There are various definitions of a blended learning classroom but at its core, it is an approach to integrating digital content as a part of the classroom instructional framework. Driven by changes happening in classrooms around the country, blended learning provides the variety of learning opportunities needed to address the needs of diverse learners.
In most classroom settings, blended learning combines the delivery of digital content at the individual and small group level along with face-to-face content and activity.
Major components of a successful blended learning environment are cooperative and collaborative learning. Collaborative learning is a method of teaching and learning in which students team together to explore a significant question or create a meaningful project. This may be a group of students working in a classroom on a combined project or students from different schools working together on the Internet on a shared project. Cooperative learning is a specific kind of collaborative learning. In cooperative learning, students work together in small groups on a structured activity. Cooperative groups work face to face and learn to work as a team.
In today’s work environments, this type of communication, team building and problem solving is critical. We need to start the process in the K12 classroom.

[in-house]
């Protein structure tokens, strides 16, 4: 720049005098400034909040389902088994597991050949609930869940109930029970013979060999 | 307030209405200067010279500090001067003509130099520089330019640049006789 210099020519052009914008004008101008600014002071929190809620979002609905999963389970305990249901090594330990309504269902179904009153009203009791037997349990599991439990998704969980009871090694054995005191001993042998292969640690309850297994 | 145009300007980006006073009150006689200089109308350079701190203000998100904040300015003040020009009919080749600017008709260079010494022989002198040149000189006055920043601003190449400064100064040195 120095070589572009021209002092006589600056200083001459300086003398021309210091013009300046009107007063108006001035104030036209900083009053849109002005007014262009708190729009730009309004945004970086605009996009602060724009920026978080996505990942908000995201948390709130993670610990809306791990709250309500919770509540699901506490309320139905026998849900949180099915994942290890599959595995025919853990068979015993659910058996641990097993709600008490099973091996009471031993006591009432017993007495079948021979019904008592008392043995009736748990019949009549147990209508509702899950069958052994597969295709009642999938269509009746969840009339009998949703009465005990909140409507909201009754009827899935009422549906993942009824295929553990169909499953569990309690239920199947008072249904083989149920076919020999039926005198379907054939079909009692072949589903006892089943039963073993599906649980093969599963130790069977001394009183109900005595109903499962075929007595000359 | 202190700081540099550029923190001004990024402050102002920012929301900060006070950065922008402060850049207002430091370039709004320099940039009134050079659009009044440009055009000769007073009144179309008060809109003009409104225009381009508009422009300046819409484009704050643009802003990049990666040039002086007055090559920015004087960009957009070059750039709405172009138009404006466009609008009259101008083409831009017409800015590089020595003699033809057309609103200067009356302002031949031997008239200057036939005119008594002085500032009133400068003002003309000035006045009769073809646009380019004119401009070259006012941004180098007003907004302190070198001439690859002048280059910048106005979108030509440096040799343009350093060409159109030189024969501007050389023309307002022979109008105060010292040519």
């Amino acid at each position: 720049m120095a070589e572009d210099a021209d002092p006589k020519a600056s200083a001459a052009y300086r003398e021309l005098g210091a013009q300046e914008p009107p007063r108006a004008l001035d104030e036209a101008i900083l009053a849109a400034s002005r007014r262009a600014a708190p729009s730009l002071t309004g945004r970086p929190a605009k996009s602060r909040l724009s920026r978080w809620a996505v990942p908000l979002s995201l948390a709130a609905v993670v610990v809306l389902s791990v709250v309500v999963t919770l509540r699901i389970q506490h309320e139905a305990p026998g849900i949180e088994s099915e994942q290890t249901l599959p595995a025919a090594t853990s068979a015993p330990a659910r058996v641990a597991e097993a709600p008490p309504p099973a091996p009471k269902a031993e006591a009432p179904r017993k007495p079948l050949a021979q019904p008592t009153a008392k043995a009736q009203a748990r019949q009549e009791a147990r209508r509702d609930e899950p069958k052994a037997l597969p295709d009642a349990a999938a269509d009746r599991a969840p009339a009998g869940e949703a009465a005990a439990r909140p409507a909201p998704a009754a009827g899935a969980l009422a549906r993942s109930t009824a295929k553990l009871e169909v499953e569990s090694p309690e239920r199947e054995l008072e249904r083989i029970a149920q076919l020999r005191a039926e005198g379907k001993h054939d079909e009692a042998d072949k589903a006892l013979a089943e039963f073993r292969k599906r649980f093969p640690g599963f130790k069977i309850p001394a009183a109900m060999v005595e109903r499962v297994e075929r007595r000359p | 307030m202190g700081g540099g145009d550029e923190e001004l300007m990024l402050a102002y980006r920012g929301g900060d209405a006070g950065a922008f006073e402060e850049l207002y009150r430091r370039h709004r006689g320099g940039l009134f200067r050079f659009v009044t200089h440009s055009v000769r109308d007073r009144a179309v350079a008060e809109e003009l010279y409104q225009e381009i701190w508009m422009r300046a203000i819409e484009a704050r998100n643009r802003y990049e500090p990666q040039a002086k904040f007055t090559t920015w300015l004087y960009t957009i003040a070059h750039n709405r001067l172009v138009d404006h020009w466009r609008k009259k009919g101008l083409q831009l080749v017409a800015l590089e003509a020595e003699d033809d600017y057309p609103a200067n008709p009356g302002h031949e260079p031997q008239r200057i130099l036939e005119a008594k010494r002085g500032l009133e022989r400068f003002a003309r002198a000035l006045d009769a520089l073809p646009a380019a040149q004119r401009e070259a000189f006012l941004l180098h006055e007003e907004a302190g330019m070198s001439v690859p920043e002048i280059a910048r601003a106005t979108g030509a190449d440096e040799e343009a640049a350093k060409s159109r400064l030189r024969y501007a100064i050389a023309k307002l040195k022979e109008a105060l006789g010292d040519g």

In small groups, students can share strengths and also bolster their weaknesses. They develop their interpersonal skills. They learn to deal with conflict. When cooperative groups are guided by clear objectives, students engage in numerous activities that improve the understanding of subjects explored.
The skills needed to work together in groups are quite distinct from those used to succeed in working a math problem on your own or completing most classroom or homework assignments. In a world where being a “team player” is often a part of business success, cooperative learning is a very useful and relevant tool.
In a blended learning classroom, multiple approaches to learning are acknowledged. For some tasks, individual work may be the most efficient, while for others, cooperative groups work best. As the movement toward mobile devices in the hands of all students becomes a closer reality, we need to counter-balance the 1:1 with the advantages of working cooperatively in small groups.
Research suggests there are many benefits to cooperative and collaborative learning such as:
- gaining deeper understanding of content
- increasing overall achievement in grades
- improved self-esteem
- higher motivation to remain on task
- allowing students to become actively involved in the content
- taking ownership of their own learning
- resolving group conflicts
- improve teamwork skills
We want our students to enjoy the benefits of individualized learning and customized content delivery, but not at the expense of learning to communicate effectively with others or knowing how to defend your opinion verbally. We need to produce a counter-balance in the classroom so all aspects of learning can be explored. Touchjet provides the mechanism to effectively manage small cooperative groups in the classroom while still using cutting edge technology designed for group work. Touchjet provides the counter-balance to the 1:1 movement.